Why the RBA’s rate hike is bad news for Scott Morrison

Scott Morrison has repeatedly argued that rising interest rates “is not about politics” – but a clip unearthed from 2008 tells a different story.

The larger than expected rate hike announced by the Reserve Bank today is bad news for Prime Minister Scott Morrison.

And the political threat of the rate hike was underscored by archival footage Labor quickly uploaded shortly after the news broke.

In his own words, during a 2008 speech to Parliament on cost of living pressures, a fresh-faced Scott Morrison said that when interest rates rose, the Rudd government should be held accountable.

“You could say they were successful in making an argument that if interest rates were to go up, the government should be responsible for these things and therefore the government shouldn’t be elected,” he said. he declares.

“Well, if it’s good for them, it’s good for us. The government has created the expectation there in the Australian community that it can control the revolution of the planets, that it can go there, and that it can control the universe. He can control gasoline prices. He can control grocery prices.

“So it’s a fair thing – a very fair thing – for the Australian people to hold this government accountable for this commitment.”

This morning, the Prime Minister was trying to argue that rising interest rates “is not about politics”.

Of course it is, because it goes to the heart of the question of the cost of living which will decide the vote of families.

And that’s why Labor Treasury spokesman Jim Chalmers stepped up the rhetoric.

“Scott Morrison’s economic credibility is now in tatters, it’s completely shredded,” he said.

“Everything is going up except wages and now interest rates are part of the pain.”

Labor has its own challenges ahead – including the revelation from news.com.au today that the home ownership scheme it announced this week will involve an Albanian government borrowing an additional $7bn to fund this plan.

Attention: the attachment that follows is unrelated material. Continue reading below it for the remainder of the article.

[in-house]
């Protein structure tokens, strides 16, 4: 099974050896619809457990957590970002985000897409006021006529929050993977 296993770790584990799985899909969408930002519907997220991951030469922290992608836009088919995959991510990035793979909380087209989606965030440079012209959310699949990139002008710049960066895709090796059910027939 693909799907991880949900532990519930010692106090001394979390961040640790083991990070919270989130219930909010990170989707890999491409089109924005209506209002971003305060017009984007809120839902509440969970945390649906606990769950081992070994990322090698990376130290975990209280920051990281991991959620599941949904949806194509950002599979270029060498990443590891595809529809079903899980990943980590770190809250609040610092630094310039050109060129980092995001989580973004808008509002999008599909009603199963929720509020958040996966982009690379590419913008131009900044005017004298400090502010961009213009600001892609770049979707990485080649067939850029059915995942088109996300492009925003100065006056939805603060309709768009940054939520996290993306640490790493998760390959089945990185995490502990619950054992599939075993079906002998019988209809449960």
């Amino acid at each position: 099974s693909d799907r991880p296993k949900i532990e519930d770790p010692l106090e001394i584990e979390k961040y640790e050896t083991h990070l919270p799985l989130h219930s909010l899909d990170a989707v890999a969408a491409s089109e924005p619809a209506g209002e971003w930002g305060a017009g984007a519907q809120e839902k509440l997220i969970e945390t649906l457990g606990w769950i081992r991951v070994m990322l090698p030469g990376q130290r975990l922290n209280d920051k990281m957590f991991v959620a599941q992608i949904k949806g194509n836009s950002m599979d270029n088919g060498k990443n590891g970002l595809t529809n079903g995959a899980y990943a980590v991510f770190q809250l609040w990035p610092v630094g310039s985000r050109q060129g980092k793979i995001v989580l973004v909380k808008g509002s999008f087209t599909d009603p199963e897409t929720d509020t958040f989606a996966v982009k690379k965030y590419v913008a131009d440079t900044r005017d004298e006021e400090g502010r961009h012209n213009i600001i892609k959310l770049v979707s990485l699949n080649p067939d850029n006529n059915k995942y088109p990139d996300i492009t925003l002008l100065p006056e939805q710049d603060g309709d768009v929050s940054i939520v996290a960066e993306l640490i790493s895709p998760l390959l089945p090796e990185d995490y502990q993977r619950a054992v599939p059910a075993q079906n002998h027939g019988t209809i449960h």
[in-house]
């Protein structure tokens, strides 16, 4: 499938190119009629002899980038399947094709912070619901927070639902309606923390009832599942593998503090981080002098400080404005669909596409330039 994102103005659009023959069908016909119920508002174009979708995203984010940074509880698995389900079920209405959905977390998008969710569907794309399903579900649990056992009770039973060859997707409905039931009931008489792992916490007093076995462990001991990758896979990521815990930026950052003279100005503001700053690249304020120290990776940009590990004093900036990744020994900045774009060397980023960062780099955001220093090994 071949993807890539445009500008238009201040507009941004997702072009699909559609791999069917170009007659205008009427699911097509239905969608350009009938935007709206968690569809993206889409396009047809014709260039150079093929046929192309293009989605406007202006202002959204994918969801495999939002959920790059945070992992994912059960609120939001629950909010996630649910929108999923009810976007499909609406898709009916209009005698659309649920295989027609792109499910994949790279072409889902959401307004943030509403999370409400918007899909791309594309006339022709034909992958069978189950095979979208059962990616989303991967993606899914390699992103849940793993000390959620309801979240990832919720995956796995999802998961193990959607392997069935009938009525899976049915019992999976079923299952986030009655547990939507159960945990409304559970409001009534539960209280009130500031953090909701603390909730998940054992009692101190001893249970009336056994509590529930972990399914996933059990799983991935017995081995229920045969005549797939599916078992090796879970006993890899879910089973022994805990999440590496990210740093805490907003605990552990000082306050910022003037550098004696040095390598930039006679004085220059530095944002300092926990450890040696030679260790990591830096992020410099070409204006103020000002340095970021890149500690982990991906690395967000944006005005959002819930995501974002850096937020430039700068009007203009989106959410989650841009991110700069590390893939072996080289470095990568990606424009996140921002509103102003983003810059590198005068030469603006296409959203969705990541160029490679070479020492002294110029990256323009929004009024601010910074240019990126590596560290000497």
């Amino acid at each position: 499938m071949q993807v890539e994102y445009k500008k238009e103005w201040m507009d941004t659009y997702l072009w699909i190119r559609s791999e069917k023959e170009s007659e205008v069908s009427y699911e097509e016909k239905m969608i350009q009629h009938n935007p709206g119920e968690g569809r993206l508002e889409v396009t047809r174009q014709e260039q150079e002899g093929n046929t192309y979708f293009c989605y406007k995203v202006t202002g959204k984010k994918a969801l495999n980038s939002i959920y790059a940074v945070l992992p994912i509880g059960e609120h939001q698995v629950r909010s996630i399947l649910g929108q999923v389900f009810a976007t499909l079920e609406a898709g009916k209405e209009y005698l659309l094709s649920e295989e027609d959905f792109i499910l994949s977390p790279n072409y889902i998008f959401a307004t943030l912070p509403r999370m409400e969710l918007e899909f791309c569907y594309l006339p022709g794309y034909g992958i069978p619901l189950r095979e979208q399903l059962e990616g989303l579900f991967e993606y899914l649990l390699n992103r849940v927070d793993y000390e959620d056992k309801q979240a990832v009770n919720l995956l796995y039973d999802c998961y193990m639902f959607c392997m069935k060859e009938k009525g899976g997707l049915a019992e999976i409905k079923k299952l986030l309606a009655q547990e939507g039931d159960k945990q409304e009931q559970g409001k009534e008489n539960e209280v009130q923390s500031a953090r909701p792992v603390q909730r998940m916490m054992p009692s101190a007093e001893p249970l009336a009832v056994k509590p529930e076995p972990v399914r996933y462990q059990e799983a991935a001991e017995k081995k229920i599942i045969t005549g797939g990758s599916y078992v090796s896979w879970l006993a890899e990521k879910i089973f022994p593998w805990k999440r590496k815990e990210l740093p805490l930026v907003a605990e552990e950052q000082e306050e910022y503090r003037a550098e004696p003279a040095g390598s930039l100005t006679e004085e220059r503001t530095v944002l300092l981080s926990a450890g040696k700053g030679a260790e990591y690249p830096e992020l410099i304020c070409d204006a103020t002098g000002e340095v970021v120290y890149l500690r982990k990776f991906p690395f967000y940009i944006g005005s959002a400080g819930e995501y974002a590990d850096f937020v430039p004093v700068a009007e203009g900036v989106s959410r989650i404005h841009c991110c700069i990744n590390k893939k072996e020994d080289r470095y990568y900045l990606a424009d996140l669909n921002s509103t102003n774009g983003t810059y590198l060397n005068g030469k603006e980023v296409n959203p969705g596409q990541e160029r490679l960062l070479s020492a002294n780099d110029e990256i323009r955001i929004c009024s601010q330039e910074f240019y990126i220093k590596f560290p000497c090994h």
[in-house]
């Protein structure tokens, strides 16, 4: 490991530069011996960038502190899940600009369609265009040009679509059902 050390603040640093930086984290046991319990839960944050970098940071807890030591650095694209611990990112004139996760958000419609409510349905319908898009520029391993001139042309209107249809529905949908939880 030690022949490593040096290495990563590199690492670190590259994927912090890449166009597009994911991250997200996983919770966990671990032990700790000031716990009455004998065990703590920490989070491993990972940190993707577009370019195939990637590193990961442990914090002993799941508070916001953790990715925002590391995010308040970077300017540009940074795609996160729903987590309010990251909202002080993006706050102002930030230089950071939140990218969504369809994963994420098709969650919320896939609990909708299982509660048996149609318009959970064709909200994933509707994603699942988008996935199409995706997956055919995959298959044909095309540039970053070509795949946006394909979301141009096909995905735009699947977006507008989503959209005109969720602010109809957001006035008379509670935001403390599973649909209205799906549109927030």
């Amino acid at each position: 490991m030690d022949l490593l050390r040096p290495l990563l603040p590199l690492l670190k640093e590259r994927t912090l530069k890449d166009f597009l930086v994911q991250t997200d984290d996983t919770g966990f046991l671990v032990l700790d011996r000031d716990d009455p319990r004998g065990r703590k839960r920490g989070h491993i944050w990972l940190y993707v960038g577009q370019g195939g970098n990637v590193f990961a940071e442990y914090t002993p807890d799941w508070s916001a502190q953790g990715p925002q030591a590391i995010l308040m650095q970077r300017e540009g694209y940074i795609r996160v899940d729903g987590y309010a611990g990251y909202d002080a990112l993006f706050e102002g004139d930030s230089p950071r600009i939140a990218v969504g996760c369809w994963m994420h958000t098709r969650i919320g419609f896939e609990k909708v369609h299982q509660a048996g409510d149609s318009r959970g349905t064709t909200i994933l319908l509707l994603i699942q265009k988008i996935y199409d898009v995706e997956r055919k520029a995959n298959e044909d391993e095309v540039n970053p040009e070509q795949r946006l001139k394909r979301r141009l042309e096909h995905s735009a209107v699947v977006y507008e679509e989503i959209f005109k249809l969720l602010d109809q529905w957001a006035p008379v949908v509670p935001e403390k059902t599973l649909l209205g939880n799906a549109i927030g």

He said the program would “cost” $329 million, but that’s just interest and administration costs. He left out details on how much he will have to borrow.

Of course, for lucky Australians who can secure a place in the scheme, it would provide a foot in the door of the property market. But it does provide new lines of attack for the Coalition.

Prime Minister’s message: Now is not the time to ‘take chances’ with Labour.

The message from the Reserve Bank: expect more pain.

This is the first rate hike since November 2010 and it was bigger than expected.

RBA Governor Phil Lowe insists the looming election had no bearing on the board’s decision to raise rates. Indeed, he would have been accused of politicization if he had not raised his rates given that headline inflation is expected to reach 6%.

And as distasteful as economic medicine is, the RBA warns that it is the only responsible path.

“We have operational independence and it is a testament to Australia’s political culture that independence is respected. We make our decisions in the best interests of the country: that’s what we always do and what we have done today,’ RBA Governor Philip Lowe said.

During his press conference today, the Prime Minister was asked a brutal question.

“Did your government just lose the elections? asked a reporter.

Mr Morrison scoffed before gently telling the reporter ‘Of course not’.

Australia will find out if he is right – or wrong – on May 21.

Read related topics:Reserve Bank Scott Morrison

Leave a Comment